借记与贷记会计更容易理解何时可以在借记和贷记示例中查看它，该示例显示每个条目如何进入单独的帐户。让我们以一家自行车商店为例，该商店以 1,000 美元的现金出售一辆自行车。这 1,000 美元是作为增加现金（资产）账户的借方输入的，因为它是 1,000 美元的现金进入企业。将抵消借方的相应贷方交易是 1,000 美元进入收入账户。
在这种情况下，借记贷方的例子是公司以 3,000 美元贷款。在这种情况下，现金账户（资产）借记了 3,000 美元，而贷记分录也记录在应付贷款账户（负债）中，增加了 3,000 美元。贷记分录显示该公司现在欠 3,000 美元的应付贷款，但借记分录显示该公司现在还有 3,000 美元的现金可供使用。
让我们看一个应付账款的例子。如果一家公司以 7,000 美元的价格赊购一些办公设备，它必须将交易记录为应付账款负债子组中的欠款，即使办公设备本身就是一项资产。因此，会计分录是在办公设备（资产）账户中借记 7,000 美元，相应的贷记分录为 7,000 美元以在应付账款（负债）账户中平衡。
Debit vs Credit: Understanding accounting examples
Business accounting can be a complicated undertaking, but it’s essential to keep all financial transactions in order. One of the most popular accounting methods many businesses use today is debit vs credit or the debit and credit method, commonly known as double-entry accounting. It’s called double-entry accounting because every time a debit is entered into an account, it also has a corresponding credit entry in another account. This way, the transactions balance each other out.
Understanding debits and credits in accounting is particularly important when it comes to loan liability. Here, we’ll look at debit vs credit accounting with concrete examples to help you visualize how this method affects liability so you can be prepared when you apply for a business loan.
Debit vs Credit Accounting
The most basic accounting principles to understand in terms of debit vs credit is that a debit transaction increases an asset or expense account, such as depositing cash into your business account. A credit transaction, on the other hand, decreases an asset or expense account. Conversely, a debit transaction decreases a liability or equity account, while a credit increases a liability or equity account.
This may seem to oppose the traditional meanings for debit and credit, where a debit generally takes away from, while a credit adds to. With debits and credits in accounting, however, debits represent money coming into an account, while credits represent money going out.
The best way to understand this system is to look at a debit and credit in accounting example that demonstrates the method in action.
Debit vs Credit Examples
Debit vs credit accounting is easier to make sense of when you can view it in a debit and credit example that shows how each entry goes in a separate account. Let’s use the example of a bike shop that sells a bicycle for $1,000 cash. That $1,000 is entered as a debit that increases the cash (asset) account, because it is $1,000 in cash coming into the business. The corresponding credit transaction that will balance out the debit is an entry into the revenue account for $1,000.
In a credit debit chart, debit entries are on the left while credit entries are on the right. So, for example, in a chart showing a company’s assets, all the debit entries showing money flowing into the company’s asset account would be shown on the left, with their corresponding credit entries balancing them out on the right.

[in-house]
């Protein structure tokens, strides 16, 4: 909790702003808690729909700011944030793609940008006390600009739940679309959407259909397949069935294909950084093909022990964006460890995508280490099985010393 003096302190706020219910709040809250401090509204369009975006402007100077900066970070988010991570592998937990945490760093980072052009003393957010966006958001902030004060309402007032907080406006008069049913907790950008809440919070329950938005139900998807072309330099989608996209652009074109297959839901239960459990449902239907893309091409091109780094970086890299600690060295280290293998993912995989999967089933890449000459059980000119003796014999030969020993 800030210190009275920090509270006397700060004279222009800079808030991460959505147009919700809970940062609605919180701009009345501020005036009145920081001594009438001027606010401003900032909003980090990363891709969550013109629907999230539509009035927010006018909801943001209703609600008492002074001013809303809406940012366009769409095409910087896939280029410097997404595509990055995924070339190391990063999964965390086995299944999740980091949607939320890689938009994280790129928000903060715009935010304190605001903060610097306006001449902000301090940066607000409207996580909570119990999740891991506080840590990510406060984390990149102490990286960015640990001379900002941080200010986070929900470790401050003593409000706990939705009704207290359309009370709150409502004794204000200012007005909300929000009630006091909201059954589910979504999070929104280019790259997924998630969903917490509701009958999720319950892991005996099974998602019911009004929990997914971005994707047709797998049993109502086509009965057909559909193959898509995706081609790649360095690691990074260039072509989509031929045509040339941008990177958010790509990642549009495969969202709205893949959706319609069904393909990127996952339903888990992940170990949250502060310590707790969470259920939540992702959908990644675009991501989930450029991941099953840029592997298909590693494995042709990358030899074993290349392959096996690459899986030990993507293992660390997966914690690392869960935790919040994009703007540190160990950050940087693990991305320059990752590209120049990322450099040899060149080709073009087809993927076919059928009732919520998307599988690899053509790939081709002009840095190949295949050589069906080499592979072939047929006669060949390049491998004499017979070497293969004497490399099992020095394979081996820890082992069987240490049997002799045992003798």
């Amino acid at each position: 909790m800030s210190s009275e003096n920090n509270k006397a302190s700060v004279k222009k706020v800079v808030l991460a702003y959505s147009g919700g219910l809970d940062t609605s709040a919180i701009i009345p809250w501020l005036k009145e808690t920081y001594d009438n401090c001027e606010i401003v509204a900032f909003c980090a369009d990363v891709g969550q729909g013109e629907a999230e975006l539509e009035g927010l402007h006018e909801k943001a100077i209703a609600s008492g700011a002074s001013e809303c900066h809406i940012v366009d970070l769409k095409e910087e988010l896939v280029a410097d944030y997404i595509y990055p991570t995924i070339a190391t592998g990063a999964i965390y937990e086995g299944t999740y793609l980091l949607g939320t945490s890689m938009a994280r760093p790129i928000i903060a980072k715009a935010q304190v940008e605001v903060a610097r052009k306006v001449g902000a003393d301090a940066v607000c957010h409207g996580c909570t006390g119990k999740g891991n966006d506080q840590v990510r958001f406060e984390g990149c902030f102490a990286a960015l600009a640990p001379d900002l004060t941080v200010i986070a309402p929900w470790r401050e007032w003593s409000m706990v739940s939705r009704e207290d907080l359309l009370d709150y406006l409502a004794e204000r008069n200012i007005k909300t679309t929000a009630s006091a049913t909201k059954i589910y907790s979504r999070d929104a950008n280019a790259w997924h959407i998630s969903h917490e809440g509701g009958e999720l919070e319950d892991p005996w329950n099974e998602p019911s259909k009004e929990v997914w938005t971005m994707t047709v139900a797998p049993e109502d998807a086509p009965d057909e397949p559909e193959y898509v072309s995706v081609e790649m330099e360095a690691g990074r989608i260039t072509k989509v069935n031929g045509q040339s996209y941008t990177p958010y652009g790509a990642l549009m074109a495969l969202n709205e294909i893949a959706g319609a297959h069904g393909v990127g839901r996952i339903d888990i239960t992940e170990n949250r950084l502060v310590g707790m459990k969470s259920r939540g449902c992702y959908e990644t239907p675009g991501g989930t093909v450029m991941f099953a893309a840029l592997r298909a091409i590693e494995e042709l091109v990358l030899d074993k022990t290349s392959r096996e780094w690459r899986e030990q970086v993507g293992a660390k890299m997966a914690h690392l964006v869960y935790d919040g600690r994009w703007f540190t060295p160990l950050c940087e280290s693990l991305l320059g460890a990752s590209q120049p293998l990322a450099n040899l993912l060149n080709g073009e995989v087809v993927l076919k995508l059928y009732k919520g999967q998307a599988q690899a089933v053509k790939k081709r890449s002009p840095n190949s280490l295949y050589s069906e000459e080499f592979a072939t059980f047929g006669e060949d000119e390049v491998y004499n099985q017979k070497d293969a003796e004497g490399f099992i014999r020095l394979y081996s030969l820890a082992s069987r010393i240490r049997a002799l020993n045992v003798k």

How Debit and Credit Affect Loan Liability
Accounting debit and credits look a little different when it comes to liability accounts, which are accounts that show the money a company owes, such as wages, loan payments and supplier payments. Remember, in asset accounts, a debit increases the balance while a credit decreases it. On the other hand, in liability accounts, a debit entry decreases the balance while a credit increases it.
Loans Payable Account
A debit credit example in this case would be if the company takes out a loan for $3,000. In this case, the cash account (asset) is debited for $3,000, while a credit entry is also logged in the loans payable account (liability) as an increase of $3,000. The credit entry shows that the company now owes $3,000 in loans payable but the debit entry shows the company also now has the $3,000 in cash available to spend.
Other common liability subgroup accounts in debit vs credit include accounts payable, income tax payable and bank fees.
Accounts Payable Account
Let’s look at an accounts payable example. If a company buys some office equipment for $7,000 on credit, it will have to record the transaction as money owed in the accounts payable liability subgroup, even though the office equipment itself is an asset. Therefore, the accounting entries are a debit for $7,000 in the office equipment (assets) account, with a corresponding credit entry of $7,000 to balance it out in the accounts payable (liability) account.
Assets are Equal to Liabilities Plus Equity
Essentially, the equation that demonstrates the entire system can be summed up by adding liabilities plus equity, the total of which equals a company’s assets. If you acquire assets, you acquire them by either using equity or taking out a liability such as a loan.
分类: 默认 标签: 发布于: 2022-06-17 18:37:33, 更新于: 2022-07-07 14:21:25